Mr. RUSK (United States of America) shared the doubts expressed by the representative of China. He failed to see how the procedure envisaged would facilitate the Committee's work. In all probability, the sub-committee would submit not a single co-ordinated text, but three or four alternative texts with various amendments to each. Thus, the Committee would find itself obliged to enter into a new general discussion. He thought that a much better procedure would be to take the United Kingdom draft resolutions as a basis for discussion. Delegations with opposing views could then submit amendments to the draft resolution.

Mr. LANGE (Poland) thought it was important to obtain a resolution which would receive the widest possible support. That could best be done by adopting the procedure suggested by the Australian representative for, if the Committee voted upon each of the draft resolutions in chronological order, it would find itself confronted with all the disadvantages necessarily inherent in a vote by mechanical majority. A proposal might be adopted not because it had wider support than another proposal, but because it happened to have been submitted first. He observed that if the United Kingdom revised draft resolution was taken as a basis, the Polish delegation would find itself obliged to submit an amendment to substitute different texts for all except a few paragraphs.

He thought it would be far wiser to establish the co-ordinating sub-committee as proposed, in order to attempt to reach an agreed formulation representing the views of a majority of the Committee. The sub-committee should not be entrusted merely with the task of drafting a comparative text, but should attempt to reach a real expression of the majority's views on the basis of the tabulation. Delegations which held views at variance with those of the majority of the sub-committee would then be free to submit amendments for the consideration of the full Committee. In that way, a somewhat similar result would be achieved to that which had been reached by the ad hoc Committee on the Palestinian Question which had created two sub-committees to prepare proposals expressing the two opposing views in the ad hoc Committee and had then reached its decision on the basis of those sub-committees' reports.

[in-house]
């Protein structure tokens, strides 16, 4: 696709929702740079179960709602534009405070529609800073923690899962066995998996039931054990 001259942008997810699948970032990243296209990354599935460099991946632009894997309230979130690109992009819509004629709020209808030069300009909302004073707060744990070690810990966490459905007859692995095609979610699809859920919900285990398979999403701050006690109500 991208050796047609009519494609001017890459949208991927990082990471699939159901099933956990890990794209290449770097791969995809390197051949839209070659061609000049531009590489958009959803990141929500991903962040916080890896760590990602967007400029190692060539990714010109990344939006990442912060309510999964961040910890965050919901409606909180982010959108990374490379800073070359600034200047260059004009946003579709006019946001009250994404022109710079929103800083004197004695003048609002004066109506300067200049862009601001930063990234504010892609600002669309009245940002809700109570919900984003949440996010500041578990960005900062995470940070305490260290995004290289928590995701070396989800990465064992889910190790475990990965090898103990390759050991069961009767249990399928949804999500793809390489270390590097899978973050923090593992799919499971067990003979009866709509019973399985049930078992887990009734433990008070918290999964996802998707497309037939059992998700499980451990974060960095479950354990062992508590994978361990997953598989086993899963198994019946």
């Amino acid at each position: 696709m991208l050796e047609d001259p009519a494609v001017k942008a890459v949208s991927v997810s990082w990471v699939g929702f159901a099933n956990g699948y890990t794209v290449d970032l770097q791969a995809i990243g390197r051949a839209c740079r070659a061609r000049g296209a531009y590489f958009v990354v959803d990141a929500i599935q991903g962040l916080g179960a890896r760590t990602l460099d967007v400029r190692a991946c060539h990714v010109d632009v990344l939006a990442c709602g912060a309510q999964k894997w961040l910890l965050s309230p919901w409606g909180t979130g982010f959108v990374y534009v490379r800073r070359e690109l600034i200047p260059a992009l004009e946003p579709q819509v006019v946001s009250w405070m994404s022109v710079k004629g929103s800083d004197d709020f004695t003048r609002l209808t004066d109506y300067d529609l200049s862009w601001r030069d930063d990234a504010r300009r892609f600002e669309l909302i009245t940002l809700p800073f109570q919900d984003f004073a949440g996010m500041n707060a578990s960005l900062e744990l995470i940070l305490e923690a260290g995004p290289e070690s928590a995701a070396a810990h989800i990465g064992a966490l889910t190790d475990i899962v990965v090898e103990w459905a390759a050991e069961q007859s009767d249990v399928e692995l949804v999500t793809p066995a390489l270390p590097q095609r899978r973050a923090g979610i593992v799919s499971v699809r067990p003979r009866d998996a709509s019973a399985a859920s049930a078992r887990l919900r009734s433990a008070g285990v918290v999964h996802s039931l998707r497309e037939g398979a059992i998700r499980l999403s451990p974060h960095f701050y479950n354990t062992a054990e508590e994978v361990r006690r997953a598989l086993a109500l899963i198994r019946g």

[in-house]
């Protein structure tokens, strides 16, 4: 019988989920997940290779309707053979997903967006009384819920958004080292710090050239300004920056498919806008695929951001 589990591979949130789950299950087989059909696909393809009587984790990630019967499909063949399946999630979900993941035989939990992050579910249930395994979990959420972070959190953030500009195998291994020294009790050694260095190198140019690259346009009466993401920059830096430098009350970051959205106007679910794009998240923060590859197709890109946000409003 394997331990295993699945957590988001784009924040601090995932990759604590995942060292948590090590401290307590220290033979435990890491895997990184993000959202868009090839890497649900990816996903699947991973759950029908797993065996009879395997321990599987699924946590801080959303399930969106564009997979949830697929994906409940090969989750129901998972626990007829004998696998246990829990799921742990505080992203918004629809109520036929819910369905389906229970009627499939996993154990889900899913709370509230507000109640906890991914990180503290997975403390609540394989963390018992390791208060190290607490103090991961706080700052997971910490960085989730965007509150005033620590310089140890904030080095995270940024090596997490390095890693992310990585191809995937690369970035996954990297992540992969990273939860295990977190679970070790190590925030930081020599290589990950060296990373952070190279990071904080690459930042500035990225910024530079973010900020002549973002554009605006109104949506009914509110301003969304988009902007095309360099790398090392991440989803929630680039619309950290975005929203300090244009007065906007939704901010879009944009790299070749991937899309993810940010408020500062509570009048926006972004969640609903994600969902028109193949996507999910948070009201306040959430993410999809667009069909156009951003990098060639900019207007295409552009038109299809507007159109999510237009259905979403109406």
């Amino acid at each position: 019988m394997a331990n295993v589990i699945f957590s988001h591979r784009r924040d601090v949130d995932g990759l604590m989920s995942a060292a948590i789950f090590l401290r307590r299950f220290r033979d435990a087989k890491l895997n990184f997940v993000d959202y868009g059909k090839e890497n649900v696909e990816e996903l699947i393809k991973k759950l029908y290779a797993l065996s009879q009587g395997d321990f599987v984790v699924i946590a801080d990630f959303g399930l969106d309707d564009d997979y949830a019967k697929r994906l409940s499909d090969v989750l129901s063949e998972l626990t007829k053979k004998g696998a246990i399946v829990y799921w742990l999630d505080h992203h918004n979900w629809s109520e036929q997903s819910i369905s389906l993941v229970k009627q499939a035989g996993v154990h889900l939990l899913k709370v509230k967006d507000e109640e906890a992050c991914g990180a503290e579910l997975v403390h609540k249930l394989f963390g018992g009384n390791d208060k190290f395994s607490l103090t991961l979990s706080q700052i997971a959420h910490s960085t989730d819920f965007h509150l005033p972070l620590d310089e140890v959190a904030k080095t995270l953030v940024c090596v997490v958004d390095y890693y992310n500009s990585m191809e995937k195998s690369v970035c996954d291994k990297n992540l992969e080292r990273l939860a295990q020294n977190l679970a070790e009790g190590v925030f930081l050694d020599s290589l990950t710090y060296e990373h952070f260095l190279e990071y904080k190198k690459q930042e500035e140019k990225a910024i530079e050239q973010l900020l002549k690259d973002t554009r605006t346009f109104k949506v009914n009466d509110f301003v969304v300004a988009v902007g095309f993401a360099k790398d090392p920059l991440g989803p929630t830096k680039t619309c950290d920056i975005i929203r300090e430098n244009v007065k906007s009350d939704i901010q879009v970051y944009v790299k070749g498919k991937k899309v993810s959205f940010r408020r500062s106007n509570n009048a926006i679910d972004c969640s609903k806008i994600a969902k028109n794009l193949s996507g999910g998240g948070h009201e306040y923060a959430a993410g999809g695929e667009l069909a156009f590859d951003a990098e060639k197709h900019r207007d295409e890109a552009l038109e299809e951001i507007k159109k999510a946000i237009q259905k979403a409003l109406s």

In reply to the Chinese representative who had argued against the proposal on the grounds that the working group would have prepared a common text if it had been possible, Mr. Lange recalled that the working group could not have done so since its terms of reference had been specifically limited to the preparation of a tabulation.

A vote was taken by show of hands on the Australian proposal for a co-ordinating sub-committee (A/C.1/407). It was rejected by 16 votes to 15, with 17 abstentions.

The Chairman stated that, in accordance with rule 120, the Committee at its next meeting would consider the draft resolutions in chronological order beginning with the revised draft resolution submitted by the United Kingdom.

The meeting rose at 6 p.m.